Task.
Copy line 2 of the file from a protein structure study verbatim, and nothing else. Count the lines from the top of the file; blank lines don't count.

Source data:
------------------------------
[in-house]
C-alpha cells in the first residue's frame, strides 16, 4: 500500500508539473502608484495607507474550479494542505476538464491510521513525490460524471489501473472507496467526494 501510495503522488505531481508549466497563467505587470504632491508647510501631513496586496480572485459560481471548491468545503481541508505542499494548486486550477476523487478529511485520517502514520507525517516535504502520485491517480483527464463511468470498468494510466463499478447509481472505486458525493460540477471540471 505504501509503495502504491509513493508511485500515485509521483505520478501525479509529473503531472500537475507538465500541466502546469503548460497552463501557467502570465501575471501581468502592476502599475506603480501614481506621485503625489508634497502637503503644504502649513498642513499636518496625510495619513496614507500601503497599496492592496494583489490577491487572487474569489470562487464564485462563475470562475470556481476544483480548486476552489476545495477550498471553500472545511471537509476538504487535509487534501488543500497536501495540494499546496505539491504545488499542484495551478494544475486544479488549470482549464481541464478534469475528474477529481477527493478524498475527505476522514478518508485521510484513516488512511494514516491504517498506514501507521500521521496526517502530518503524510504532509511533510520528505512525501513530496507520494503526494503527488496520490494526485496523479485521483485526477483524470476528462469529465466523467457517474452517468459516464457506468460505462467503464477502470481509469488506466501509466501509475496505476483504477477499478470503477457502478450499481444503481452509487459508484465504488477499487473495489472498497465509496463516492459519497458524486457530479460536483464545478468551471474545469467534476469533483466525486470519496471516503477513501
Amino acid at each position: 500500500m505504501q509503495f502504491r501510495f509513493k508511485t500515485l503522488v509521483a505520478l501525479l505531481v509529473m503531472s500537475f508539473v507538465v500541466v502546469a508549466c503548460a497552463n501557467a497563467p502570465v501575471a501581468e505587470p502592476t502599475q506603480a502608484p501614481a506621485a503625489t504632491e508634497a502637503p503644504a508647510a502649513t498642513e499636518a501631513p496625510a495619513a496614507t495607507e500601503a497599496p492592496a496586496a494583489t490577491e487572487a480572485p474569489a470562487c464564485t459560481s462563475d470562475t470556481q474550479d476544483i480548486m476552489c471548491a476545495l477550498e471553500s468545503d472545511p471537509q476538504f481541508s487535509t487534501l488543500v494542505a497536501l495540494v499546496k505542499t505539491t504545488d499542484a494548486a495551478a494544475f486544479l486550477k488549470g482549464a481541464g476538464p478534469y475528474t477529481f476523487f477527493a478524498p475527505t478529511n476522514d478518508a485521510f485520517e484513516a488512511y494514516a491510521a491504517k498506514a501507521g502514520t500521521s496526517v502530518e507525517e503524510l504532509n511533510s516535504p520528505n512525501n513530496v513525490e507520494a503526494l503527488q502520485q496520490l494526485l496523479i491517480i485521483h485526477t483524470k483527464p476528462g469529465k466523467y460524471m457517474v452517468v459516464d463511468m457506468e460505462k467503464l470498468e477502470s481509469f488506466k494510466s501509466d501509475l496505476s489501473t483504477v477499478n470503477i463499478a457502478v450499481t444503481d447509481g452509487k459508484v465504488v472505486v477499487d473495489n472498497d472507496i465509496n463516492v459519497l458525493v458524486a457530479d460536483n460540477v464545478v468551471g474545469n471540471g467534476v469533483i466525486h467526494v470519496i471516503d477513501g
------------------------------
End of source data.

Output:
C-alpha cells in the first residue's frame, strides 16, 4: 500500500508539473502608484495607507474550479494542505476538464491510521513525490460524471489501473472507496467526494 501510495503522488505531481508549466497563467505587470504632491508647510501631513496586496480572485459560481471548491468545503481541508505542499494548486486550477476523487478529511485520517502514520507525517516535504502520485491517480483527464463511468470498468494510466463499478447509481472505486458525493460540477471540471 505504501509503495502504491509513493508511485500515485509521483505520478501525479509529473503531472500537475507538465500541466502546469503548460497552463501557467502570465501575471501581468502592476502599475506603480501614481506621485503625489508634497502637503503644504502649513498642513499636518496625510495619513496614507500601503497599496492592496494583489490577491487572487474569489470562487464564485462563475470562475470556481476544483480548486476552489476545495477550498471553500472545511471537509476538504487535509487534501488543500497536501495540494499546496505539491504545488499542484495551478494544475486544479488549470482549464481541464478534469475528474477529481477527493478524498475527505476522514478518508485521510484513516488512511494514516491504517498506514501507521500521521496526517502530518503524510504532509511533510520528505512525501513530496507520494503526494503527488496520490494526485496523479485521483485526477483524470476528462469529465466523467457517474452517468459516464457506468460505462467503464477502470481509469488506466501509466501509475496505476483504477477499478470503477457502478450499481444503481452509487459508484465504488477499487473495489472498497465509496463516492459519497458524486457530479460536483464545478468551471474545469467534476469533483466525486470519496471516503477513501